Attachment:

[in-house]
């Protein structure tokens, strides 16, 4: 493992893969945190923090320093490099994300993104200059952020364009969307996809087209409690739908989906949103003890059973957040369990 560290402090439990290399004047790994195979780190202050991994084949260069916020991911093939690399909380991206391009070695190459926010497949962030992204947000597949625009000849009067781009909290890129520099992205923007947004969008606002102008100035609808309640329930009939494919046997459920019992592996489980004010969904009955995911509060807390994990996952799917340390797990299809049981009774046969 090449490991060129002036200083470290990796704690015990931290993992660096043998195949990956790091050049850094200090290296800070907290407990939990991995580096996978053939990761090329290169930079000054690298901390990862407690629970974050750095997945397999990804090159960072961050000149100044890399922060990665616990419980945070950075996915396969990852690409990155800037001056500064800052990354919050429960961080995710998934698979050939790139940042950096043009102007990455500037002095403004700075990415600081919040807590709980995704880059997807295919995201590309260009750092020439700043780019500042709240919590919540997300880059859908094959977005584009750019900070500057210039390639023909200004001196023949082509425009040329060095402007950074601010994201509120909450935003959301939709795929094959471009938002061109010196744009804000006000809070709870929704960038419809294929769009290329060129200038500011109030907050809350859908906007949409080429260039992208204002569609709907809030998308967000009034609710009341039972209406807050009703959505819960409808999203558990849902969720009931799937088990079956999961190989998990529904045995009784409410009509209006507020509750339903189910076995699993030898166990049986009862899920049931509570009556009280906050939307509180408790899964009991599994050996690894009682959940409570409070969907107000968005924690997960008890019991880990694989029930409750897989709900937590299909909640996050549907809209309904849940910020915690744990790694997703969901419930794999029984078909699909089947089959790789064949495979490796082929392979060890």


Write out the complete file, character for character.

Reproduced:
[in-house]
């Protein structure tokens, strides 16, 4: 493992893969945190923090320093490099994300993104200059952020364009969307996809087209409690739908989906949103003890059973957040369990 560290402090439990290399004047790994195979780190202050991994084949260069916020991911093939690399909380991206391009070695190459926010497949962030992204947000597949625009000849009067781009909290890129520099992205923007947004969008606002102008100035609808309640329930009939494919046997459920019992592996489980004010969904009955995911509060807390994990996952799917340390797990299809049981009774046969 090449490991060129002036200083470290990796704690015990931290993992660096043998195949990956790091050049850094200090290296800070907290407990939990991995580096996978053939990761090329290169930079000054690298901390990862407690629970974050750095997945397999990804090159960072961050000149100044890399922060990665616990419980945070950075996915396969990852690409990155800037001056500064800052990354919050429960961080995710998934698979050939790139940042950096043009102007990455500037002095403004700075990415600081919040807590709980995704880059997807295919995201590309260009750092020439700043780019500042709240919590919540997300880059859908094959977005584009750019900070500057210039390639023909200004001196023949082509425009040329060095402007950074601010994201509120909450935003959301939709795929094959471009938002061109010196744009804000006000809070709870929704960038419809294929769009290329060129200038500011109030907050809350859908906007949409080429260039992208204002569609709907809030998308967000009034609710009341039972209406807050009703959505819960409808999203558990849902969720009931799937088990079956999961190989998990529904045995009784409410009509209006507020509750339903189910076995699993030898166990049986009862899920049931509570009556009280906050939307509180408790899964009991599994050996690894009682959940409570409070969907107000968005924690997960008890019991880990694989029930409750897989709900937590299909909640996050549907809209309904849940910020915690744990790694997703969901419930794999029984078909699909089947089959790789064949495979490796082929392979060890």